The fireplace will have a wrap around hearth using large rocks. This will flow into a lower rock platform to the right of the fireplace for the wood stove. The whole wall, 16 feet high, will be embedded with smaller rocks. Best of all? All of the rock will come from our land - hand picked. That is what makes it feel so special. And a lot of work.
My husband estimates we will need approximately 1,500 rocks to do the fire place wall. That, my friends, is a lot of rocks. Oh, and we are doing one part of the outside house walls in rock and that may take about 3,000 rocks. I can't think about that one yet. Let's just get the inside fire place wall done first.
We have a lot of rocks on our 40 acres of land, but most of them are giant boulders. However there are spots of smaller rocks suitable for putting into a wall and hearth. Over the past two days I've managed to gather close to 80 of the smaller kinds of rocks we need. I have the day off tomorrow and my goal is to try to surpass 10% of the 1,500 we need...so if I can get it up to 150 rocks, I will be satisfied.
I can't handle the large ones we will need for the hearth. I can barely handle the smaller ones. It is not easy taking the the wheel barrow out on a zig zag path across our land, avoiding all the plants. It is even harder bringing it back weighted down with many pounds of rocks. Sometimes the wheel gets stuck in sunken sand. I have to stop and rest a lot. I am realizing just how out of shape my back muscles have become. But it is fun.
I've made up my own rules. Not too many rocks from any one area. If the earth won't give up the rock easily on the first try, then it stays - not because I can't work harder to get it out, but just because I feel the earth wants it to stay. Some rocks have lichen (apparently a good thing and a sign of good air quality) and I don't want to take those away. I feel they should stay outside and continue to sustain that life. I've pulled up a few rocks and discovered ant homes underneath - those stay too. There are plenty of rocks to go around. There is no need to be greedy. Oh, and last, but not least, I thank the desert for giving me the beautiful rocks I take. I am grateful we have this beautiful land and grateful for every inch of it and all of its beauty.
Below is a photo of some of the rocks I found, all laid out on a table so we can get a better look at the size, color and shape. Paul took the photo from the roof deck of the house. I located more and created a few piles of them further away from the house that I need to pick up tomorrow via wheel barrow.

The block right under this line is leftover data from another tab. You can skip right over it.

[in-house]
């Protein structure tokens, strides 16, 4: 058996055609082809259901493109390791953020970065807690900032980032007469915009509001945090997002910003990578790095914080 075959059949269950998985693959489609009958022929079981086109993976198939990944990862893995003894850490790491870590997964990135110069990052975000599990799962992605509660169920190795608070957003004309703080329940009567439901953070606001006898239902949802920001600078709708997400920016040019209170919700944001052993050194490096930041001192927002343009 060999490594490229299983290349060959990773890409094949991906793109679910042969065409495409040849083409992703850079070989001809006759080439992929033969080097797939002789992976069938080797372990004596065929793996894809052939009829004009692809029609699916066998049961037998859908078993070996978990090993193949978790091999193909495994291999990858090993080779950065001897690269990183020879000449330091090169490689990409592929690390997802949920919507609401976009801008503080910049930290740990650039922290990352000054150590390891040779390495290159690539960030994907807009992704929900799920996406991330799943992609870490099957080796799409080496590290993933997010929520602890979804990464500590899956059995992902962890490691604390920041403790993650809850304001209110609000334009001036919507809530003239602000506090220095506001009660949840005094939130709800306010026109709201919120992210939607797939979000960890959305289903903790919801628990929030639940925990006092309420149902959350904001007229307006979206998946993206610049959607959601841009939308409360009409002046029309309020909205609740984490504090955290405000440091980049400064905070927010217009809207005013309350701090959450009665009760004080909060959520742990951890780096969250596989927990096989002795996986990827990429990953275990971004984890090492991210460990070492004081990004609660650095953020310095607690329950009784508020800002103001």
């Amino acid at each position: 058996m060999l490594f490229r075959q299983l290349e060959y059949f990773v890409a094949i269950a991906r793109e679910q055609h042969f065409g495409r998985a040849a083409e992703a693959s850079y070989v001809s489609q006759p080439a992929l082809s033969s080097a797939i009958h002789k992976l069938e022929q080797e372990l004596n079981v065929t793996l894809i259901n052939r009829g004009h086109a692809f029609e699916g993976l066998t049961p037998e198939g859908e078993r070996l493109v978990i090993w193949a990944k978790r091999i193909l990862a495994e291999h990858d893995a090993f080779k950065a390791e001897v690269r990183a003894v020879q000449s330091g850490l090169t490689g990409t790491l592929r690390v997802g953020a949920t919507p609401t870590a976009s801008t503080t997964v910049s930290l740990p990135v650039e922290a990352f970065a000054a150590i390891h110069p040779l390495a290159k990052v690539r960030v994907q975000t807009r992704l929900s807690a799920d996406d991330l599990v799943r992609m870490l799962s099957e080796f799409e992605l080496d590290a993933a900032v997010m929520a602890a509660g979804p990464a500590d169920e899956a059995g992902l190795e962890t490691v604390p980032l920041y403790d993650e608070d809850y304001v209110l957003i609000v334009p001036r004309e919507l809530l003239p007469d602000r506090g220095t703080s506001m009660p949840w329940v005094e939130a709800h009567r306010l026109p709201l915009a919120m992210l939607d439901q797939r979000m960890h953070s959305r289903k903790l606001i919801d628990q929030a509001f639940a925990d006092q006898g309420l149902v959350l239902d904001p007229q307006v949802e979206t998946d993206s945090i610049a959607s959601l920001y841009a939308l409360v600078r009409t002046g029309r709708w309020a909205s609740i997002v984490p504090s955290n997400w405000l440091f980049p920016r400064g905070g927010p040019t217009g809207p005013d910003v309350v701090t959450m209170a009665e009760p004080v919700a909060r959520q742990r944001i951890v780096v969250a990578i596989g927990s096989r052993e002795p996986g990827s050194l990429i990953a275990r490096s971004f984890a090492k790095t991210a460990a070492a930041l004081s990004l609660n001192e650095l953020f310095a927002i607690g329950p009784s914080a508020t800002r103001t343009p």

The other very cool aspect of this fireplace that I love so much is that we are using old wood we found at a salvage yard in LA (thank you E & K!). It came from a turn of the century (1900s) old mansion that was torn down. We already knew we wanted to use parts of it to create the fire place mantle, but our very talented uncle, who has overseen the construction of this house with my husband, came up with a design to use some of the other wood for the whole rock wall. I've shot a few photos below. It may be difficult to fully envision at this stage, but it is going to be incredible.
|Starting the collection of rocks from our land that we will use to build a stone fireplace wall in the house.|
|A small sample of the diversity of rocks on the land. These smaller ones will make up the wall. Larger ones will make up the hearth.|
|You can start to see what it will look like. The wood needs to be stripped and finished. There will be more wood in here and then the entire wall will be rock. When we found the old wood, we knew we wanted to make those columns into our mantle.|
|The stone wall will wrap around to the left of the fireplace as will the hearth.|
|Starting to strip the old varnish off the gorgeous old wood. This wood is well over 100 years old as the house was build turn of the century. Its hard to find this kind of old growth type wood any more. We are very happy to recycle it in our home.|